BY Nomad

07/01 Direct Link
Midnight. Saigon. A lone stranger in a strange land. Three weeks ago I was longing to travel, craving adventure, jealous of friends who were abroad. So I bought the cheapest ticket I could find to another country and left.

I haven’t spoken more than a few words to anyone in almost twenty-four hours. I’m tired and confused and I have no idea what awaits me on the other side of these doors…or if I’ll even get my visa allowing me to pass through them. There seems to be no rhyme or reason to the process of obtaining a visa.
07/02 Direct Link

So, I shove my way to the front of the mass of people and push my passport and money through the window. It seems rude to me, but that’s what everyone else is doing. Fifteen minuets later I’m extremely surprised at how quickly and painlessly I got through immigration and I’m on my way to the hotel.

Lights out. Best night’s sleep I’ve had in a while...

I’ve never been so far away from home without knowing anyone in town. Anxiety begins to grip me. The first step is the hardest and crossing this tiny street proves quite an adventure.

07/03 Direct Link

I had read about the motorbikes and chaos of the streets in Saigon, but was definitely not prepared for this. Nobody stops… or even slows down. You just walk out into traffic and start dodging motorbikes. After a quick breakfast I decide to wander the streets and see what happens. I have a small map from my guidebook that, unbeknownst to me, lacks quite a few of the streets that actually exist. Within fifteen minutes I am completely lost in a back-alley-residential area and catching some pretty interesting looks from the people I pass. Clearly, I’m out of my element.

07/04 Direct Link

…Or am I? I came here in search of the unknown… and so far I’ve made it clear that I don’t know shit. But, eventually I get back on track and find my way to an area that seems to be what I was looking for on the map. It’s very hot, very noisy, very confusing and very exciting. I can’t take five steps without someone asking me if I want to a ride on their rickshaw. Eventually I find relief from the heat and a perch overlooking a busy intersection in an air-conditioned ice cream shop. Break time ended…

07/05 Direct Link
Back on the street, literally on the street, not the sidewalk, I am surrounded by motorbikes and the occasional truck or car. I walk head on into hundreds of potential "moments of my death." This is just how it's done here. You get used to it after a while, but it definitely wears on you even as you grow accustomed to it. After a very stressful day of wandering around in the heat and chaos that is Saigon, I reward myself with a drink at the top of the Sheraton overlooking the city. Nightfall approaches and so I head back.
07/06 Direct Link

The way back to the hotel was just as chaotic as my wanderings around the city in the daytime, even moreso. Not only did I not know where I was going and get lost multiple times, doing a circle around the same three blocks not once, nor twice, but thrice, but it was dark out. And of course, the freaks come out at night. Something about being alone in a country where not so long ago there was a war being waged by the USA... and no one, not even myself really knew where I was... Hmmm... fun / scary...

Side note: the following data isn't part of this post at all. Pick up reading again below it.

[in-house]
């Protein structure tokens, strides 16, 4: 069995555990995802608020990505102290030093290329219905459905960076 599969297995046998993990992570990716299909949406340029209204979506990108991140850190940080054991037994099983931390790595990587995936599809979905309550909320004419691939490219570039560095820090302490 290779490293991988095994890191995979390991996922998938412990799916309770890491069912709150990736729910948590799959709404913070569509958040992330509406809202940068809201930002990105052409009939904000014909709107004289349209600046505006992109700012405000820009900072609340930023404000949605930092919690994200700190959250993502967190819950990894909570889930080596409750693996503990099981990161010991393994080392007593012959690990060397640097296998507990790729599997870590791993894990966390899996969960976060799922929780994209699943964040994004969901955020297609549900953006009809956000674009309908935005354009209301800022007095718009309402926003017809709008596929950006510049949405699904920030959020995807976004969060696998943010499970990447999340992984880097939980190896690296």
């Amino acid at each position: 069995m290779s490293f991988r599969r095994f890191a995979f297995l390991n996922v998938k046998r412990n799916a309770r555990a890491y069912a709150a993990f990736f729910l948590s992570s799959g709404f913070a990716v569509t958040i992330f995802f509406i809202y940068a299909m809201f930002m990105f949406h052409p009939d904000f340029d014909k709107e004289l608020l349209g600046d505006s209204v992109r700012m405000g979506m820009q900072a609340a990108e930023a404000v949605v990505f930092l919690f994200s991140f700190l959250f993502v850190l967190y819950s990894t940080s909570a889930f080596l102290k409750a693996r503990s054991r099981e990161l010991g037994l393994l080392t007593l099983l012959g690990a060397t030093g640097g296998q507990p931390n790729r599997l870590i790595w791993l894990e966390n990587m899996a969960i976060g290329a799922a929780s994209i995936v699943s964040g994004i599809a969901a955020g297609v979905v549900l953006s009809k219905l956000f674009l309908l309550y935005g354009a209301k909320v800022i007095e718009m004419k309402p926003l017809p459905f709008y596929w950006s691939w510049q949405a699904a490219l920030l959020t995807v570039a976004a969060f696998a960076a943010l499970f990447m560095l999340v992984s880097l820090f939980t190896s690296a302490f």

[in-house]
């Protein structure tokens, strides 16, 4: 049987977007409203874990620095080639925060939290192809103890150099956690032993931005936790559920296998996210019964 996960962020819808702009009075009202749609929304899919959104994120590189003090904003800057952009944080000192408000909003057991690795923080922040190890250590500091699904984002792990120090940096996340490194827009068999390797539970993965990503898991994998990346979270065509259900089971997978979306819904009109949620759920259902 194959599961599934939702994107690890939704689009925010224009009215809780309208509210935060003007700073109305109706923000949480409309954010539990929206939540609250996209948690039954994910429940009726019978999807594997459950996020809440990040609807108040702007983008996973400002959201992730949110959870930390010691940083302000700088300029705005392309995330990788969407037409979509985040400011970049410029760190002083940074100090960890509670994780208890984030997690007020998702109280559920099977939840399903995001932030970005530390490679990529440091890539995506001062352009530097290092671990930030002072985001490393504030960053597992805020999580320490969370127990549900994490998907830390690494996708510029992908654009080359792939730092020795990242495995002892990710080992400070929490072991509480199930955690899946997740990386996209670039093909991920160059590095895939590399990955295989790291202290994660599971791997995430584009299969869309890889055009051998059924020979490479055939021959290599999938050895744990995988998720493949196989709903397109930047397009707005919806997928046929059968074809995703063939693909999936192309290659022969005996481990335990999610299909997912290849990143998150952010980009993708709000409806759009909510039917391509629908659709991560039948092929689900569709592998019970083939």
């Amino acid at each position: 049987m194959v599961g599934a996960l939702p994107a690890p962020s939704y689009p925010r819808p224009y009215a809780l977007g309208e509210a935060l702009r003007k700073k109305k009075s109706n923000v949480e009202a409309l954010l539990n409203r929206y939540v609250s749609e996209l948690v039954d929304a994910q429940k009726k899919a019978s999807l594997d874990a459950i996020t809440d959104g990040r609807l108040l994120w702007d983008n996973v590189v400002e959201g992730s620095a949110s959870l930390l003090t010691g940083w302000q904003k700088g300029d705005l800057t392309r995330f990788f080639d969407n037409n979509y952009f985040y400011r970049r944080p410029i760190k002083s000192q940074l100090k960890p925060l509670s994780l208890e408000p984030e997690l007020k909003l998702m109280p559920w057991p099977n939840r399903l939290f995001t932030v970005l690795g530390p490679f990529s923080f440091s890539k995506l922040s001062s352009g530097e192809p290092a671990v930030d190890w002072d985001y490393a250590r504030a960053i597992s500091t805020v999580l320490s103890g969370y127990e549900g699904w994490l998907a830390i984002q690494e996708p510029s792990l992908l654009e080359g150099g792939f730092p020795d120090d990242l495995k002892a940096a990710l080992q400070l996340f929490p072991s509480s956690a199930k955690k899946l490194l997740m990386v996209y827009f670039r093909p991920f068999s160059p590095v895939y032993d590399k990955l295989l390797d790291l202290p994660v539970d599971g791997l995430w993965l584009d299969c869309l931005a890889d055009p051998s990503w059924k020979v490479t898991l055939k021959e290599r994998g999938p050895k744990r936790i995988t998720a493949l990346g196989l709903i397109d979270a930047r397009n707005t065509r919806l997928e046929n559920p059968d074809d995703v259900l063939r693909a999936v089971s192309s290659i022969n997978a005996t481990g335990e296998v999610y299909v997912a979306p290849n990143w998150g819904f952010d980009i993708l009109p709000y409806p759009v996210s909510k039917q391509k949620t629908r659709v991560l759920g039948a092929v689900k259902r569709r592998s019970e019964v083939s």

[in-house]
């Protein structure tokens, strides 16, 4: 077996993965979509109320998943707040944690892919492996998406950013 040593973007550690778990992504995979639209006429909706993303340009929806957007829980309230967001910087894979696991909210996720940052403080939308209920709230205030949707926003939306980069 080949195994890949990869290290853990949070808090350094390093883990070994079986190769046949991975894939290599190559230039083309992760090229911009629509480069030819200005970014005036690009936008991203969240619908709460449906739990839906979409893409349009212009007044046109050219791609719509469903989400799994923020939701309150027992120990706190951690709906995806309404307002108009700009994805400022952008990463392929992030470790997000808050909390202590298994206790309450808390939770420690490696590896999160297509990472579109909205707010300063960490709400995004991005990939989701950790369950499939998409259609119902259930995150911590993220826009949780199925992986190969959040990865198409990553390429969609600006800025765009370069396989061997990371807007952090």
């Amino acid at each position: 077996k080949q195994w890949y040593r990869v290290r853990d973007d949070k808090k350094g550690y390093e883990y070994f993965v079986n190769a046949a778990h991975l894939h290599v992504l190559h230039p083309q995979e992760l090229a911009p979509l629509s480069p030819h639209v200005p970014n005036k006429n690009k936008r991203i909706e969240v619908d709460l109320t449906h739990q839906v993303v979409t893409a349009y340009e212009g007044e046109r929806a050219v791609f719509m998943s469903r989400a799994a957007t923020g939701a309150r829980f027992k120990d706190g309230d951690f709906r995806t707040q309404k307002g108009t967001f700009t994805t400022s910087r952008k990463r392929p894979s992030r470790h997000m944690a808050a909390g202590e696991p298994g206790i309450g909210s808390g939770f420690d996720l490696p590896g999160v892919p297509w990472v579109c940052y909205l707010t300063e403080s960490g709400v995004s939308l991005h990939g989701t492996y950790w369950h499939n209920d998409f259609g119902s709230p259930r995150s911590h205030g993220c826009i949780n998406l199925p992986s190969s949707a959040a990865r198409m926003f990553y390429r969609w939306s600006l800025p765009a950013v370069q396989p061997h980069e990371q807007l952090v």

07/07 Direct Link

The heat, the several miles of walking, the always-being-on-my-guard because everything seemed so crazy around me. All of this led to me being completely exhausted when I finally got back to the hotel - Madam Cuc's. Luckily I was able to finally talk to some people that spoke English (It had been 48 hours). It just somehow made me feel better.

All things considered, it was a pretty good day. It was my first time travelling like this alone. I faced a lot of anxiety and found that I immediately felt better for having done so.

07/08 Direct Link
Day two in Nam found me learning a lot about the cultures of the city and the countryside. A two hour busride provided a look into the insanity that is called driving in this country and landed me and my fellow passengers at a port in the Mekong Delta. There wasn't much time for a proper trip on the Delta, but I did get to check out some pretty cool things, like a big ass snake, a honey bee hive and some various local eats and drinks. Rice wine and snake wine (rice wine with a dead cobra in it).
07/09 Direct Link
Instead of taking the bus back to the city, I opted for a boat ride down the Saigon River. There was quite a bit to see along the way. The most memorable thing I took from this trip was the contrast of rich and poor in certain sections of the river. People lived in little shanties that were built along the edge of the river. Many looked like they might collapse at any moment. In some areas you could see where the city was expanding and luxury condos were built right alongside the slums and pushing people out of homes.
07/10 Direct Link
I wanted to go to the Cu Chi tunnels or another similar place, mostly to shoot machine guns and throw hand grenades, but also for historical purposes. I decided to head for the central highlands, Dalat, and then through the mountains to the coastal town of Nha Trang and maybe a little further up the coast if I had time. Then I would haul ass back to Saigon, hopefully in time to shoot machine guns before I left. 

So, off for an eight hour bus ride. It was an all right trip.  I've had better, I've had worse. 
07/11 Direct Link